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Hiking in Medog of Tibet

Time: 2012-02-16 23:51:04

 

Hikers enjoying a break at a refreshing river spot.



The remote area of Mdog in Tibet is becoming an increasingly popular site for hikers, with a highway set to open the area in 2012, many intrepid travelers are taking the opportunity to visit China's last county without paved roads before it is linked to modern civilization.

Located in the southeastern part of Tibet, on the region's Indian boarder, the only way to reach Mdog is to climb over the 4,800-meter-high Galongla or 4,300-meter-high Duoxiongla snow mountains.


Nestled among the high traverses, Mdog boasts picturesque views and is home to the Mengba ethnic people. Mdog means secret lotus in Tibetan language and is regarded as a holy land by Tibetan Buddhists.

"Cliffs, waterfalls, nature - experiencing four seasons in one day and indulging in nature in the most simple way, all these add to the charm of Mdog," said Jin Qiao, secretary general of China Volkssport Association (CVA), a walking and hiking group.

Due to its unique geographical position, beauty and isolation, Mdog has long been attractive to those who love the great outdoors. Only mountain paths connect local villages and towns, with residents mainly relying on horses and mules for transportation.

A popular trekking route is from Bom county to Bayi county, with Mdog in the middle and has been voted as one of China's top hiking journeys on many travel websites.

A recent group from Beijing saw 24 hikers take on the 300-kilometer journey. Arriving in Tibet by train, then taking a bus to Bom, the group covered an average 30 kilometers a day.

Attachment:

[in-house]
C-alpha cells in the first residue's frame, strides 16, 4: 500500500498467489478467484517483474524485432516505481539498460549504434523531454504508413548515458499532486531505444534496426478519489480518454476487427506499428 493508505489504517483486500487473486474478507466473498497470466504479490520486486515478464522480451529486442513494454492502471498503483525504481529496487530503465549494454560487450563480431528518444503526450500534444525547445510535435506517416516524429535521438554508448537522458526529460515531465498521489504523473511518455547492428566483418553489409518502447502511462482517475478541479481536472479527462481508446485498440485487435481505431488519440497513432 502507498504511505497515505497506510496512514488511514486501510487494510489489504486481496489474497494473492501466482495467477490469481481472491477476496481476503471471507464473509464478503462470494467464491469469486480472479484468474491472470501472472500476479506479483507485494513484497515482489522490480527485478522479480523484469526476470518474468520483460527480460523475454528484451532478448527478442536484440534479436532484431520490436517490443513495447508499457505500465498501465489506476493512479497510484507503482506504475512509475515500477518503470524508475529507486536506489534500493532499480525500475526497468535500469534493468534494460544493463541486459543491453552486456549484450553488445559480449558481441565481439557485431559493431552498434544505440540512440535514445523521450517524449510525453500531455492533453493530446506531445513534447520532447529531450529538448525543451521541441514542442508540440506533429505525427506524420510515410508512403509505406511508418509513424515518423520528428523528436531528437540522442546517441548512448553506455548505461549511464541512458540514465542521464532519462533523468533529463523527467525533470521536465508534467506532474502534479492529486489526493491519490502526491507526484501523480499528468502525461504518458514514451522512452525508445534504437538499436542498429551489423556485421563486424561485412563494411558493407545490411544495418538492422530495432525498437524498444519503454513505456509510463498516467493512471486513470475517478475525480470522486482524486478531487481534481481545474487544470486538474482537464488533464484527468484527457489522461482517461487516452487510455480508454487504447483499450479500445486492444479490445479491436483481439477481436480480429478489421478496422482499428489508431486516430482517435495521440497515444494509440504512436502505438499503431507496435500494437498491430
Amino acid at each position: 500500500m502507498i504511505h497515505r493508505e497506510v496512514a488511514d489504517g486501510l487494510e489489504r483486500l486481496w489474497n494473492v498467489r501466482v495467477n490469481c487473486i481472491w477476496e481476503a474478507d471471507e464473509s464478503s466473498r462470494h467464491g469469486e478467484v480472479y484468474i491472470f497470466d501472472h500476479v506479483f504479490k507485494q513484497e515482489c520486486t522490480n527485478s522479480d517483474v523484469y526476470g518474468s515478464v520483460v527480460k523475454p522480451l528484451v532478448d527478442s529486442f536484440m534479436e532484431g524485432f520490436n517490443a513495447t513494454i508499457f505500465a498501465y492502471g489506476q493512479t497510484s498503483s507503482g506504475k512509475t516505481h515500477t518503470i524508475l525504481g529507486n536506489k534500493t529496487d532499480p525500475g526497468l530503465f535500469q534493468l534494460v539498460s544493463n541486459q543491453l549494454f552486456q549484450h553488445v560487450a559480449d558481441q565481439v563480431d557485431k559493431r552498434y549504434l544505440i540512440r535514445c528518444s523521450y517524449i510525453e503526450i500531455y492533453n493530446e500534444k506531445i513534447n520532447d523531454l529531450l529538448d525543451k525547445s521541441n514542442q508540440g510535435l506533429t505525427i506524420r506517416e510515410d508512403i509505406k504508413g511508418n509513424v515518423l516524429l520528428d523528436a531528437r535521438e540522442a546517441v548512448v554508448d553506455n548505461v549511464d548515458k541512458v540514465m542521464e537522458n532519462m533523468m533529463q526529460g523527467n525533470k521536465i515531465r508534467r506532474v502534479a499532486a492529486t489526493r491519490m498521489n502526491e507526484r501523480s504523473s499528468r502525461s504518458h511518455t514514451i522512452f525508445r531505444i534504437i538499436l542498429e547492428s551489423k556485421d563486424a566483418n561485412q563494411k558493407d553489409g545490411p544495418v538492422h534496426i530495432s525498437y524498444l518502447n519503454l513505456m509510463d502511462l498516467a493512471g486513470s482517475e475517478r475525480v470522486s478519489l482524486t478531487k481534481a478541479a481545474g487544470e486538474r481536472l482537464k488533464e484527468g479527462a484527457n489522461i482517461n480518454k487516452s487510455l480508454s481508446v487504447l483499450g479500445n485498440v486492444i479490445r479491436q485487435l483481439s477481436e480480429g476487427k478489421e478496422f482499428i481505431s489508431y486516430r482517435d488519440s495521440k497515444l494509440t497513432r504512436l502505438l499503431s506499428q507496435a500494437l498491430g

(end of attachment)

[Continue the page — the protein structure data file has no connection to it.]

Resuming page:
Hit by altitude sickness, snowblindness and leeches, most of the group agreed that the trip was worth it due to the amazing views, dramatic climactic changes and enchantment of the forests.

 

Taking on the famous snow mountains in Tibet. Photos: Pan Hao



One hiker, 33-year-old Pan Hao, who was part of the Beijing group, said he is concerned that the new road will change the people and the area irrevocably.

"Their words and smiles always come to my mind during my daily life back in Beijing. Their life is peaceful and simple. For us in a metropolitan city, we have too much desire," Pan told the Global Times.

Pan said that a local man told him that while the road may alter their peaceful lives, it will also allow the delivery of goods and services, with residents no longer needing to lug heavy backpacks of food and daily necessities over the mountains any more.

A tunnel passing through Galongla will also be built when the 118-kilometer-long highway is finished with Pan saying that locals he met along the way told him Mdog would be turned into a commercially-managed scenic area, a prospect that many of the hikers said could ruin the natural beauty of the area.

Source: Global Times

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